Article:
The very first Friendship Day was proposed on July 20, 1958, by the founder of World Friendship Crusade (originally called Cruzada Mundial de la Amistad), which is an international civil organization that campaigns to foster peaceful culture through friendship, Ramón Artemio Bracho, at a dinner in Puerto Pinasco, Paraguay. It was not until July 27, 2011, that International Day of Friendship was proclaimed by the UN General Assembly and declared its day of observance to be celebrated every year on July 30. A driving factor in officially recognizing International Day of Friendship was the idea that friendship between peoples, countries, cultures, and individuals can inspire peace efforts and build bridges between communities. To mark the International Day of Friendship, the UN encourages governments, organizations, and community groups to hold events, activities and initiatives that promote dialogue, solidarity, mutual understanding, and reconciliation. International Day of Friendship specifically aims to involve young people, as future leaders, in community activities that include different cultures and promote international understanding and respect for diversity. It is also a day to celebrate and spend time with your friends.
Why Your Friends Are More Important Than You Think
Research has long shown the benefits of social connection for individual well-being. Experts suggest that not only do friends resemble each other superficially, but in the very structures of their brains. According to the New York Times, “scientists have found that the brains of close friends respond in remarkably similar ways as they view a series of short videos: the same ebbs and swells of attention and distraction, the same peaking of reward processing here, boredom alerts there…[and] could predict the strength of two people’s social bond based on their brain scans alone.” Good friends celebrate your successes and offer support in times of despair. They stick with you and provide companionship throughout the highs and lows of your life. The Mayo Clinic asserts that friends can:
- Prevent isolation and loneliness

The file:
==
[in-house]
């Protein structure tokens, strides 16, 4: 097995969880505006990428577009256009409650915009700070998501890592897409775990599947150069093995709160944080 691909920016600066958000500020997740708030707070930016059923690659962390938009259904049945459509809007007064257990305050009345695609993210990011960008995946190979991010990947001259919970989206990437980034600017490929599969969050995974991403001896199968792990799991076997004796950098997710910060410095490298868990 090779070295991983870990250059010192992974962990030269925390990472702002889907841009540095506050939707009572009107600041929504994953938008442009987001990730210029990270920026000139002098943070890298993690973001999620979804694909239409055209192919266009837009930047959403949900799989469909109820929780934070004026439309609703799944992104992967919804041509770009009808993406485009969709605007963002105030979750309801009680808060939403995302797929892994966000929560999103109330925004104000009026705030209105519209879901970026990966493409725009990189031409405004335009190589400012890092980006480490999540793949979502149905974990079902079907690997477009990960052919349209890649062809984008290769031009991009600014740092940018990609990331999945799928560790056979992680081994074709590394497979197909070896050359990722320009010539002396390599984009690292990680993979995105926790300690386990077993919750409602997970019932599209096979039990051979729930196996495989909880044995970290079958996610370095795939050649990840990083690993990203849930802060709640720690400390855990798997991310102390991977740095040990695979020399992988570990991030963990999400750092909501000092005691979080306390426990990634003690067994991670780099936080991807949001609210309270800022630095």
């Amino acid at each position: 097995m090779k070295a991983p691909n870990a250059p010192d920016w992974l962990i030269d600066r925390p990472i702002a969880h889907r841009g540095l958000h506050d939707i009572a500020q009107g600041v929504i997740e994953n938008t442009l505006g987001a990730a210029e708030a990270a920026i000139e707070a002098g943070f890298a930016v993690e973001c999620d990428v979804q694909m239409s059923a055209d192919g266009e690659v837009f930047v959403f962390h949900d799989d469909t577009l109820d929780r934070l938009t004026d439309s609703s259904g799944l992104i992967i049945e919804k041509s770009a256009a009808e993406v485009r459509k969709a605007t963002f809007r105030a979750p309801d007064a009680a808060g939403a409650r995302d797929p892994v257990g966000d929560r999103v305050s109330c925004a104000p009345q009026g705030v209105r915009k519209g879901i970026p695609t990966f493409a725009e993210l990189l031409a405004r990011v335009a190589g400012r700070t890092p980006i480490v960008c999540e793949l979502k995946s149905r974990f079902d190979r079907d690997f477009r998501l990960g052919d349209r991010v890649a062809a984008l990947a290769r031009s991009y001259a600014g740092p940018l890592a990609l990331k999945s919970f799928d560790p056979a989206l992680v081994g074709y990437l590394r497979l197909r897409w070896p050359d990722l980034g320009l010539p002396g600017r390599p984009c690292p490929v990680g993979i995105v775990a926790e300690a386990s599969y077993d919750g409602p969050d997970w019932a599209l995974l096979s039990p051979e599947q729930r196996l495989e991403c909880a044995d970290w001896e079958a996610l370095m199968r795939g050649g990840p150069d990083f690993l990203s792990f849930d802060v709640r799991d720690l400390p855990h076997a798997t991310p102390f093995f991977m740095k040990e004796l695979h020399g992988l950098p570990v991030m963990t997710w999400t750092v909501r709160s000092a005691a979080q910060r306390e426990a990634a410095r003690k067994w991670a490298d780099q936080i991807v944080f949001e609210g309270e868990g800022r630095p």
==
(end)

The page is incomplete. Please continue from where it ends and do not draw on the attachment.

- Increase your sense of belonging and purpose
- Boost your happiness and reduce your stress
- Improve your self-confidence and self-worth
- Help you cope with traumas, such as divorce, serious illness, job loss or the death of a loved one
- Encourage you to change or avoid unhealthy lifestyle habits, such as excessive drinking or lack of exercise
People that maintain social connections are generally healthier than those who lack a support network. Adults with strong social connections have a reduced risk of many significant health problems, such as depression, high blood pressure, and an unhealthy body mass index (BMI). Further, studies have found that older adults who have meaningful relationships and social support are likely to live longer than their peers with fewer connections.
How To Celebrate
International Day of Friendship is an excellent reminder of the importance of nurturing your friendships. Take inventory of your priorities and allocate time in your schedule for some fun activities with your friends. There is no right or wrong way to observe International Day of Friendship. If you need a little inspiration, consider the following suggestions:
- Call a friend that you have lost touch with and rekindle your friendship
- Send thoughtful notes and messages to your friends
- Give a hug to someone you like
- Exchange small International Day of Friendship gifts (e.g., card, flowers, cupcake, friendship bracelet, framed photo of you and your friend, etc.)
- Watch a movie about friendship with a friend
- Meet a friend for lunch, dinner, or happy hour
- Go on an adventure with your friends (e.g., hiking, visiting a part, going to the beach, camping, etc.)
Friends play a significant role in promoting your overall health, so take advantage of International Day of Friendship. Use this day to begin to focus on enriching the meaning and effectiveness of the friendships in your daily life.
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